Increasingly, advocates of space exploration believe leaving the planet is the natural next step of human evolution. They hope this will lead to a shift in human consciousness from an earth-centered frame of reference to one centered on the solar system and, eventually, the entire galaxy.
It has been argued that we can’t just focus on the technology of space travel, without developing a supportive philosophy as well. Space travel is not solely a hard technical science, but involves mental, emotional and even spiritual aspects of what it means to be human.
Well over 30 astronauts and cosmonauts have described a strange, nirvana-like phenomenon that can occur suddenly during space travel, which is collectively referred to as the “Overview Effect”, which has broadened their own understanding of our connection to space.
Former astronaut Ed Mitchell piloted Apollo 14’s Lunar Module down to the Fra Mauro region of the Moon. After their objectives were met, he and Cdr. Alan Shepard got back on the shuttle for the “bus” ride home.
So there he was rocketing through space between the Earth and the Moon when something very odd happened…
Mitchell says at first he was just bored. “We were just systems engineers on a perfectly functioning spacecraft.” With nothing to do he looked out the window. The Command Module was pointing “up” – which is to say perpendicular to the plane of the Solar System – and spinning slowly, about once every two minutes. It’s called “Barbecue Mode” as the craft spins to evenly heat the vehicle. Ed was floating as he watched the Earth, Moon, Sun and stars pan by.
And then, without warning: a feeing of bliss, timelessness, and connectedness began to overwhelm him. He instantly and profoundly felt the understanding of his constituent atoms as having been born in the fires of ancient supernovas. He saw Earth and it’s people along with it’s other species and systems as a unified synergistic whole. The feeling that rushed over him was a sense of interconnected euphoria.
He was not the first—nor the last—to have this specific epiphany, the sense that everything is connected.
Rusty Schweikart experienced it back on March 6th 1969 during a spacewalk outside his Apollo 9 vehicle: “When you go around the Earth in an hour and a half, you begin to recognize that your identity is with that whole thing. That makes a change…it comes through to you so powerfully that you’re the sensing element for Man.”
20 years ago, author Frank White collected the observations of 30 astronauts and cosmonauts about this specific psychological shift that gave its recipients a broader perspective on the connectedness of matter. Recently, in a DC hotel across the street from the Pentagon, White discussed ways of sharing the Overview Effect with humanity.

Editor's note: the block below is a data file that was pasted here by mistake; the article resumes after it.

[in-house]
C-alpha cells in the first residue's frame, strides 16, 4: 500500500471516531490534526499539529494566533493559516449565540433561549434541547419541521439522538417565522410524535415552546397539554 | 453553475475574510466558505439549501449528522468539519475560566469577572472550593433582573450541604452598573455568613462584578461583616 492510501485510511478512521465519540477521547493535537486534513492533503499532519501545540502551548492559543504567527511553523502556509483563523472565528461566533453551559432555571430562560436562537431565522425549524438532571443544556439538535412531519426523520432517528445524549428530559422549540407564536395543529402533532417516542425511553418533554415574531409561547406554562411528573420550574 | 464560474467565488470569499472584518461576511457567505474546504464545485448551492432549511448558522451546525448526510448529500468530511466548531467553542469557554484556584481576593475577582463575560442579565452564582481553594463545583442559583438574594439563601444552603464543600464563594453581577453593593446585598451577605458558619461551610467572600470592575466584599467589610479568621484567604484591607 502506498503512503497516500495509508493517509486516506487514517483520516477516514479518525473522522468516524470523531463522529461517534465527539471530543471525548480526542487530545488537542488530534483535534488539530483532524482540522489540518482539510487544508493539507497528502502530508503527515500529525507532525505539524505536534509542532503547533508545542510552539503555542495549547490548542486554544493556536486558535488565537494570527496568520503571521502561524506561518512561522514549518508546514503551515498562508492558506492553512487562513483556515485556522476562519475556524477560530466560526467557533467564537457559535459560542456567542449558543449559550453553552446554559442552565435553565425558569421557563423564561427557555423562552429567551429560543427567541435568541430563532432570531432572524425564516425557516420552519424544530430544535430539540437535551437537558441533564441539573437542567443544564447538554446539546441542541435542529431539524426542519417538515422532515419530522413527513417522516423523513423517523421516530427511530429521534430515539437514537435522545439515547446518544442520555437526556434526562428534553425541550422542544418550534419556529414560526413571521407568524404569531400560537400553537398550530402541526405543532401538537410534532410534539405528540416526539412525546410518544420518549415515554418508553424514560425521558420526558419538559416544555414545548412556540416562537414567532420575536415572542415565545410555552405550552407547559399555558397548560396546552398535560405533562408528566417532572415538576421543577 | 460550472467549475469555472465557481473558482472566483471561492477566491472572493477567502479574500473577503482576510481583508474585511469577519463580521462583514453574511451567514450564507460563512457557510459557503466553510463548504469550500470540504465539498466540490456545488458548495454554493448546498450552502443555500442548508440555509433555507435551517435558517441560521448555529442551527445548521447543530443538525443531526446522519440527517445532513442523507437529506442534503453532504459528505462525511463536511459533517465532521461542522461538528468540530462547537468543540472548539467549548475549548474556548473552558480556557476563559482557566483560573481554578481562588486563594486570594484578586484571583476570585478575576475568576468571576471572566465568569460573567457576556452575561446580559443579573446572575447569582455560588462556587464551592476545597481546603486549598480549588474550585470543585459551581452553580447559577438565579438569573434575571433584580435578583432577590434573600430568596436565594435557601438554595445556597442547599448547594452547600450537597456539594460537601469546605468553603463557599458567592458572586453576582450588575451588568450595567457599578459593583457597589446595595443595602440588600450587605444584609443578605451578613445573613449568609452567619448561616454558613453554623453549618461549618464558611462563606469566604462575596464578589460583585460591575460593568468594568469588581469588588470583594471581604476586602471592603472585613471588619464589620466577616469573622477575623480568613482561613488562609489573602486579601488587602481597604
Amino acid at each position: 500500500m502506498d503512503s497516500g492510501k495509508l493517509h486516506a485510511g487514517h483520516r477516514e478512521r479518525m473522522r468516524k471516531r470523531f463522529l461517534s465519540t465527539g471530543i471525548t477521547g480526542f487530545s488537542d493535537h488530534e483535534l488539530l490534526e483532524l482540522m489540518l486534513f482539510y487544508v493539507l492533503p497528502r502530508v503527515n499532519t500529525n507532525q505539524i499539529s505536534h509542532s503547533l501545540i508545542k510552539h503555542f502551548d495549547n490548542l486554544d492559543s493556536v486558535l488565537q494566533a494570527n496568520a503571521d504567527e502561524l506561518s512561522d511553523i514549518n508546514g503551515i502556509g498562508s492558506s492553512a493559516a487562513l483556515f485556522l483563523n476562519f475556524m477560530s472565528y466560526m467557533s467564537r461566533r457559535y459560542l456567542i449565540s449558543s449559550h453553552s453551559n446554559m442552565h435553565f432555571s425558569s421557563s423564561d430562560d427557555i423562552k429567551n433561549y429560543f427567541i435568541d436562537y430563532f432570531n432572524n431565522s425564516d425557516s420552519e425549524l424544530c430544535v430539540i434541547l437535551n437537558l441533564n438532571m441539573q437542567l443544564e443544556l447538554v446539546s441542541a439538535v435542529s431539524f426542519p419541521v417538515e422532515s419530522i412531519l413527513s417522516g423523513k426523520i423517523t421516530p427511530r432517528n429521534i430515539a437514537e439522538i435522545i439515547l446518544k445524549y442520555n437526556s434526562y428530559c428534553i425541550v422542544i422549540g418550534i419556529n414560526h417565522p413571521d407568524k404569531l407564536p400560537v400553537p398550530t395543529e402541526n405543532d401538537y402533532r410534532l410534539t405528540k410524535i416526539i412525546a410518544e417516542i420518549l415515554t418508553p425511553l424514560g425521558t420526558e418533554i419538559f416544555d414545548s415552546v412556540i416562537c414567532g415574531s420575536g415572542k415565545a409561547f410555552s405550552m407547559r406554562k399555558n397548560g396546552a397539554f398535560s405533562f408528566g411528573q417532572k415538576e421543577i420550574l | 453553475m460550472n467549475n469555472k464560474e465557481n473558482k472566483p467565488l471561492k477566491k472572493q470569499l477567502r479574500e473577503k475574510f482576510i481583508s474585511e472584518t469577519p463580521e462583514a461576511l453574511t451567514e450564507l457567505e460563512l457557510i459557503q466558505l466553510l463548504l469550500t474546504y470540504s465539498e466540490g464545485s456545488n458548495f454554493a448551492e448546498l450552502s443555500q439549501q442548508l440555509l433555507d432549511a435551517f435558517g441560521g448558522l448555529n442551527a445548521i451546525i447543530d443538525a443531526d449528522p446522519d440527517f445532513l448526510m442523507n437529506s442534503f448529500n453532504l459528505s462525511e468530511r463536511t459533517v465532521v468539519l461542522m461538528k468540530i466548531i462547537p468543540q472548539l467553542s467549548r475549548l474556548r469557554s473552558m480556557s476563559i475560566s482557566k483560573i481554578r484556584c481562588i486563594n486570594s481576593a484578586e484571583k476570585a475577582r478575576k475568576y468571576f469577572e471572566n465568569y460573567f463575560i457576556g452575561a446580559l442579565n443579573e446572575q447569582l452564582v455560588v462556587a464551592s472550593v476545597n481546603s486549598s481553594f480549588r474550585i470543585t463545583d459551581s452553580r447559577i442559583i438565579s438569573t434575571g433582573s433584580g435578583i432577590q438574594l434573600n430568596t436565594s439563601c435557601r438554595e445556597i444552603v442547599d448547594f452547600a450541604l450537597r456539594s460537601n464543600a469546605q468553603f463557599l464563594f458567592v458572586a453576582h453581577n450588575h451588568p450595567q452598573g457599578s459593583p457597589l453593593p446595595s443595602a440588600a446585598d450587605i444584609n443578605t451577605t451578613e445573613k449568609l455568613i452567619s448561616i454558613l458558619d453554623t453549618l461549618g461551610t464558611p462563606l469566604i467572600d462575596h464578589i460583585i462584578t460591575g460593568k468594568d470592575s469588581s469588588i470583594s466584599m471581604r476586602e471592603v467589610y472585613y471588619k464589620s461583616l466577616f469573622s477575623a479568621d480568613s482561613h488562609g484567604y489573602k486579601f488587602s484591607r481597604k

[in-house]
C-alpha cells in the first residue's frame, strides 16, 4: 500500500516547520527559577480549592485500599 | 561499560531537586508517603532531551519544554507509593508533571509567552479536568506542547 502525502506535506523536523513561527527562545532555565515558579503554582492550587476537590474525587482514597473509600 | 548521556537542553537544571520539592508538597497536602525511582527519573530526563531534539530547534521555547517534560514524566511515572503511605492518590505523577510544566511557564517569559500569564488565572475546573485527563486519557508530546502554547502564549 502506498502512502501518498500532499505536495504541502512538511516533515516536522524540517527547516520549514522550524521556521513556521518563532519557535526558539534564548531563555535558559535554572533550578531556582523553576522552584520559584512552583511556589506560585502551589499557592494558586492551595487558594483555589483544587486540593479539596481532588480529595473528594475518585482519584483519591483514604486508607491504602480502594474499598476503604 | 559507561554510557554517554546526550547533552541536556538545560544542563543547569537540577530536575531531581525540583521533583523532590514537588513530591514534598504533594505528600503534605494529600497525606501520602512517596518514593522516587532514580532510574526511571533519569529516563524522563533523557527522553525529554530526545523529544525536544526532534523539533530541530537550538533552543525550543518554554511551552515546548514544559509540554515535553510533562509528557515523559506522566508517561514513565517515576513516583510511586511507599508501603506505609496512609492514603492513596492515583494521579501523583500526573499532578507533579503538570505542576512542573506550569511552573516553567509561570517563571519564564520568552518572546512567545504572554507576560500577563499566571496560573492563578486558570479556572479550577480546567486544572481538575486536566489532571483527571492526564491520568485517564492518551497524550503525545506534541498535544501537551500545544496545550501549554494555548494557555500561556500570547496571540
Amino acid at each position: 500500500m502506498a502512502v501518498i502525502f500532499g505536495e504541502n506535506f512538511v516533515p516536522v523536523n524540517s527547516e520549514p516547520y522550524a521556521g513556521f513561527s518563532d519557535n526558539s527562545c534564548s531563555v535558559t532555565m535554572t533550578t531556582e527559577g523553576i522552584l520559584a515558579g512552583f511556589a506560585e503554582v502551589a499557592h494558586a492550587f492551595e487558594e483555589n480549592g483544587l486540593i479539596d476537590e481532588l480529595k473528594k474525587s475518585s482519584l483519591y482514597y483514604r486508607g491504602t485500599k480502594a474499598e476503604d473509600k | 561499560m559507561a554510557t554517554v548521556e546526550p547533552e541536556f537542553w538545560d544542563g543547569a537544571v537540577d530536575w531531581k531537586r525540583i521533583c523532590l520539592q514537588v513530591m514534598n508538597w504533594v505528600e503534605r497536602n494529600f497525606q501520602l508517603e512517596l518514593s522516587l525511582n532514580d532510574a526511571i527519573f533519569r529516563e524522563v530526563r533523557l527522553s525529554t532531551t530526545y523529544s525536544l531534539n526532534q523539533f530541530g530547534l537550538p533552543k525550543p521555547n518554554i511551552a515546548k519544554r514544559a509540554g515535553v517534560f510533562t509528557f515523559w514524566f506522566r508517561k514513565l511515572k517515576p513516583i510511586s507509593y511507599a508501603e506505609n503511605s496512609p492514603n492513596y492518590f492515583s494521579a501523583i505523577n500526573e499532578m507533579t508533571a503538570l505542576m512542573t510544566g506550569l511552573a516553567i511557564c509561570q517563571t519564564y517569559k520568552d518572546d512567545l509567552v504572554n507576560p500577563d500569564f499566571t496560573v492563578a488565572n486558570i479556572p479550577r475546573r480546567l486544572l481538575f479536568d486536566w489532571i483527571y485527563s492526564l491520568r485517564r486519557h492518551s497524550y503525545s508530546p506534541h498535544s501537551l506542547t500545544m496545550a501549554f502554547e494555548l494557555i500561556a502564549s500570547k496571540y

Scientists, authors, astronauts, musicians, technologists, space-tourist adventurers, humanists, and an assortment of geeks came together to collaborate on a strategy to share the message. Their mission is to maximize opportunities for us Earth-dwellers to have our own individual Overview experience. Their strategy is to use art, science, mass media, music, environmental awareness, personal networking and the Internet to help non-space travelers to at least understand and possibly even experience the Effect.
It almost sounds like religion, but its “preachers” believe the event is based in science. After decades of studying this, Ed Mitchell believes that the feeling of “oneness” with the Universe that he and others have experienced is a consequence of quantum physics. Andy Newberg, a neuroscientist/physician with a background in space medicine, is learning how to identify the markers of someone who has had the experience. “You can often tell when you’re with someone who has flown in space,” he says, “It’s palpable.” Andy scans brains for a living: praying nuns, transcendental mediators, and others in the act of focused states.
Newberg can pinpoint regions in subjects’ gray matter that correlate to these circumstances. Newberg is seriously looking at how to fly equipment that could study—in action—the brain functions of space travelers. If this Overview Effect is a real, physiological phenomenon—he wants to watch it happen.
Newberg’s first test subject will not be a paid astronaut, but rather a paying space tourist: Reda Andersen slated to fly with Rocketplane Kistler says, “It would be criminal NOT to study the first of us (space adventure travelers).”
Maybe it’s much ado about nothing, or maybe it’s something more. Perhaps as space travel becomes more mainstream we’ll have the opportunity to understand more about ourselves, the cosmos, and our relationship to rest of the universe.
Posted by Rebecca Sato